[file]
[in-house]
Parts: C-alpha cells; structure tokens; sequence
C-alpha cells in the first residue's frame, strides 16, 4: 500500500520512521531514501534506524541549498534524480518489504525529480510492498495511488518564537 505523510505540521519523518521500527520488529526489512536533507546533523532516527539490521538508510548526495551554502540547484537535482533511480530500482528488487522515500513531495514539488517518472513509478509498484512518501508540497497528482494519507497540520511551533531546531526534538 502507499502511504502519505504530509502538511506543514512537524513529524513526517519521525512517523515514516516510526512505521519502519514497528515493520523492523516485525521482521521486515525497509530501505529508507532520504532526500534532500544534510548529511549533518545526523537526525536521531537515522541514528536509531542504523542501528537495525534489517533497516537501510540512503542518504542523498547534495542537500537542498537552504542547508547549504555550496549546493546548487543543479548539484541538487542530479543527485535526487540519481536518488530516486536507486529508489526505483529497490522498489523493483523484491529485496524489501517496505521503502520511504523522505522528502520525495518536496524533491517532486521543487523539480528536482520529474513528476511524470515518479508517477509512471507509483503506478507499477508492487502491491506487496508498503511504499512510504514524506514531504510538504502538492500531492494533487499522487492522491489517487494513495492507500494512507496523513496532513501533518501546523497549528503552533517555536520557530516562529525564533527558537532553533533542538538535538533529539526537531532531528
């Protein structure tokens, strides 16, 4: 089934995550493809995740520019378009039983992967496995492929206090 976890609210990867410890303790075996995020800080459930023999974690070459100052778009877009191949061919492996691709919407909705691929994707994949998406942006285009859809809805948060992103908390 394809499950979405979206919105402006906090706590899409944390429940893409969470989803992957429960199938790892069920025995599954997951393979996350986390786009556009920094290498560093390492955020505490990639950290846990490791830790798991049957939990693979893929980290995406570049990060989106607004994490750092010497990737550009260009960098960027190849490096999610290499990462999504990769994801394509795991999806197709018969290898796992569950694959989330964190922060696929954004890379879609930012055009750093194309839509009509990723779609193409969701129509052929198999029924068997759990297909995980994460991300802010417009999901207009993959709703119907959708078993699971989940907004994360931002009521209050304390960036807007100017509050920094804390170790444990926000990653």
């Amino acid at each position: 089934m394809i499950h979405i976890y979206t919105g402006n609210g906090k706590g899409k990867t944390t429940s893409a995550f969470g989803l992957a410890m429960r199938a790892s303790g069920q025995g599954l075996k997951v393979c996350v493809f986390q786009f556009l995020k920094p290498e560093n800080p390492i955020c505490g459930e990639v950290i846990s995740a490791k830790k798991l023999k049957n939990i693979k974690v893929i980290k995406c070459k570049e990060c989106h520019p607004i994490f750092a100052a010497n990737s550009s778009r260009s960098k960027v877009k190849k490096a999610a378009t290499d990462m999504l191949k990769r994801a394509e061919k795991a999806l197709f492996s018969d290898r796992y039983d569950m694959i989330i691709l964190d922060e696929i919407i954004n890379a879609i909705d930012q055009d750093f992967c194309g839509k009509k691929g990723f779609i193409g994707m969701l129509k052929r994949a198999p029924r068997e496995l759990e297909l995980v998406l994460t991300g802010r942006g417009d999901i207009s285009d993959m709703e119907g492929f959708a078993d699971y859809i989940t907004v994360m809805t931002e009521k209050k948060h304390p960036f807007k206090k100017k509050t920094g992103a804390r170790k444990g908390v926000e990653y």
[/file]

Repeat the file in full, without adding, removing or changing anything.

[in-house]
Parts: C-alpha cells; structure tokens; sequence
C-alpha cells in the first residue's frame, strides 16, 4: 500500500520512521531514501534506524541549498534524480518489504525529480510492498495511488518564537 505523510505540521519523518521500527520488529526489512536533507546533523532516527539490521538508510548526495551554502540547484537535482533511480530500482528488487522515500513531495514539488517518472513509478509498484512518501508540497497528482494519507497540520511551533531546531526534538 502507499502511504502519505504530509502538511506543514512537524513529524513526517519521525512517523515514516516510526512505521519502519514497528515493520523492523516485525521482521521486515525497509530501505529508507532520504532526500534532500544534510548529511549533518545526523537526525536521531537515522541514528536509531542504523542501528537495525534489517533497516537501510540512503542518504542523498547534495542537500537542498537552504542547508547549504555550496549546493546548487543543479548539484541538487542530479543527485535526487540519481536518488530516486536507486529508489526505483529497490522498489523493483523484491529485496524489501517496505521503502520511504523522505522528502520525495518536496524533491517532486521543487523539480528536482520529474513528476511524470515518479508517477509512471507509483503506478507499477508492487502491491506487496508498503511504499512510504514524506514531504510538504502538492500531492494533487499522487492522491489517487494513495492507500494512507496523513496532513501533518501546523497549528503552533517555536520557530516562529525564533527558537532553533533542538538535538533529539526537531532531528
């Protein structure tokens, strides 16, 4: 089934995550493809995740520019378009039983992967496995492929206090 976890609210990867410890303790075996995020800080459930023999974690070459100052778009877009191949061919492996691709919407909705691929994707994949998406942006285009859809809805948060992103908390 394809499950979405979206919105402006906090706590899409944390429940893409969470989803992957429960199938790892069920025995599954997951393979996350986390786009556009920094290498560093390492955020505490990639950290846990490791830790798991049957939990693979893929980290995406570049990060989106607004994490750092010497990737550009260009960098960027190849490096999610290499990462999504990769994801394509795991999806197709018969290898796992569950694959989330964190922060696929954004890379879609930012055009750093194309839509009509990723779609193409969701129509052929198999029924068997759990297909995980994460991300802010417009999901207009993959709703119907959708078993699971989940907004994360931002009521209050304390960036807007100017509050920094804390170790444990926000990653």
């Amino acid at each position: 089934m394809i499950h979405i976890y979206t919105g402006n609210g906090k706590g899409k990867t944390t429940s893409a995550f969470g989803l992957a410890m429960r199938a790892s303790g069920q025995g599954l075996k997951v393979c996350v493809f986390q786009f556009l995020k920094p290498e560093n800080p390492i955020c505490g459930e990639v950290i846990s995740a490791k830790k798991l023999k049957n939990i693979k974690v893929i980290k995406c070459k570049e990060c989106h520019p607004i994490f750092a100052a010497n990737s550009s778009r260009s960098k960027v877009k190849k490096a999610a378009t290499d990462m999504l191949k990769r994801a394509e061919k795991a999806l197709f492996s018969d290898r796992y039983d569950m694959i989330i691709l964190d922060e696929i919407i954004n890379a879609i909705d930012q055009d750093f992967c194309g839509k009509k691929g990723f779609i193409g994707m969701l129509k052929r994949a198999p029924r068997e496995l759990e297909l995980v998406l994460t991300g802010r942006g417009d999901i207009s285009d993959m709703e119907g492929f959708a078993d699971y859809i989940t907004v994360m809805t931002e009521k209050k948060h304390p960036f807007k206090k100017k509050t920094g992103a804390r170790k444990g908390v926000e990653y």